This cemetery contains 43 Commonwealth burials (8 from the UK and 35 from Canada) +2 French.

In 1914 the Belgian Red Cross established a hospital at Quievrain, later taken over by the Germans, and the Communal Cemetery in the village was used by the Germans for the burial of British prisoners. In November 1918, a British plot was formed in the North-East corner of the cemetery, and the existing British graves transferred to it.

The Cemetery contains 1 soldier of the Cheshire Regiment who died presumably of wounds received defending the villages of Elouges and Audregnies during the BEF's 'Retreat from Mons' on 24 August 1914.

1st Battalion, The Cheshire Regiment
Officers, N.C.O.s and Men of the 1st Battalion, Buried in Quievrain Communal Cemetery

©: G E Conway, 2009
Their name liveth for evermore
Private E J Conway (circa. 1905)
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Private 7432 John CLARKE

Date of Death:
2 September 1914 (Died in Hospital)
Grave No:
'D' Company
Personal History:
John was born at Sydney, Crewe, Cheshire, in June 1885, the son of William H. (Labourer) and Esther Clarke of Birkenhead. He had an older brother, George, and 4 younger siblings, Annie, Jessie, Charley and Lucy. (1901 Census RG 13/3318)

At the time of his enlistment he was employed as a Farm Labourer. He was 5' 4" tall (1.64 m.), weighed 112 lbs. (8 st. 0lbs.) had a 'fresh' complexion, blue eyes and brown hair. His religion was Church of England.

John married Maud Wright at St Nicholas Church, Liverpool on 1st December 1912.  (Maud re-married Charles Tierney at Birkenhead, Cheshire, in the March quarter 1915 - less than 6 months after John's death - and were living at 4 Austin St., Birkenhead at the time of the compilation of the CWGC records.)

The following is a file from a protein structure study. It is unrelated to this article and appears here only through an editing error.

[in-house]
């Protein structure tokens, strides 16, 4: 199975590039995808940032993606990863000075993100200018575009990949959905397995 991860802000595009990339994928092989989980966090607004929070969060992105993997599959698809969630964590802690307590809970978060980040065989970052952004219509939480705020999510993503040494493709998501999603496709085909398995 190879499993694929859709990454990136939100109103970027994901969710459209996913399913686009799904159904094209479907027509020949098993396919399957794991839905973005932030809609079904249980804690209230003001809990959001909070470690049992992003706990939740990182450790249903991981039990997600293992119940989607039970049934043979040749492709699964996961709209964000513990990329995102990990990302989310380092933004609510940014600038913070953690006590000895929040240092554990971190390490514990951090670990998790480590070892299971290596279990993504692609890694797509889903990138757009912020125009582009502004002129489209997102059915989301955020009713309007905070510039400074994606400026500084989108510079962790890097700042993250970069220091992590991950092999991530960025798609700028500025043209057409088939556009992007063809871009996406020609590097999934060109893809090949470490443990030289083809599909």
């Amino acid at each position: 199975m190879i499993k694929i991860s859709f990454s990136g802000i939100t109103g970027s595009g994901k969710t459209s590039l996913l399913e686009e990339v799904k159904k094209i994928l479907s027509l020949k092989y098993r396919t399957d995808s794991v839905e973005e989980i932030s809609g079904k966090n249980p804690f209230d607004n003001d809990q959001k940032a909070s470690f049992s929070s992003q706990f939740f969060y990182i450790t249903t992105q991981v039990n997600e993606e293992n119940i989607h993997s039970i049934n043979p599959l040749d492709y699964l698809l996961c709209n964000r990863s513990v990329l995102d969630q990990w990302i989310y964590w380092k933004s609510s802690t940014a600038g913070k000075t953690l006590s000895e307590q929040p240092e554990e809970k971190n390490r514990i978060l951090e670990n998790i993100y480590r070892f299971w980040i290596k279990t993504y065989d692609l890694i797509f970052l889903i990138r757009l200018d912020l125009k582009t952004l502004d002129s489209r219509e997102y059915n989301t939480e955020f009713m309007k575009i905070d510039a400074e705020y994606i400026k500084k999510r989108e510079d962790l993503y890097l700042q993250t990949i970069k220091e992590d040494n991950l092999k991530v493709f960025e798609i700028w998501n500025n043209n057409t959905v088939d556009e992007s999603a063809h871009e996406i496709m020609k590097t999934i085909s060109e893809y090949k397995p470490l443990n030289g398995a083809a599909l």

At the time of his death his next of kin were given as George and Harry (brothers) and Maggie (sister). George Clarke was also serving with the 1st Battalion, the Cheshire Regiment.
Military History:
John enlisted at Birkenhead, Cheshire on 26th February 1904, aged 18 years and 8 months. His original service was 3 + 7 (i.e. 3 years active service + 7 years reserve). He was posted to the 1st Battalion on 12th November 1907. However, he extended his service with the Colours for a further 5 years and was transferred to the Reserve List on 25th February 1912.

As a reservist he was recalled to the 1st Battalion at the outbreak of War and his Medal Index Card shows that he entered France 16th August 1914. He was wounded on 24th August during the Battalion's action at Audregnies, taken prisoner and died in Hospital at Quievrain on 2nd September 1914. (The Hospital at Quievrain had been established by the Belgian Red Cross and was later taken over by the Germans.)
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Quievrain Cemetery (in the rain!)
Pt Clarke's gravestone
He is the only 1914 casualty, all the others are from November 1918, mostly from 2nd Canadian Mounted Rifles Battalion, who died on 6/7 November 1918 - just 5 days before the Armistice.

Pt Clarke's Medal Index Card
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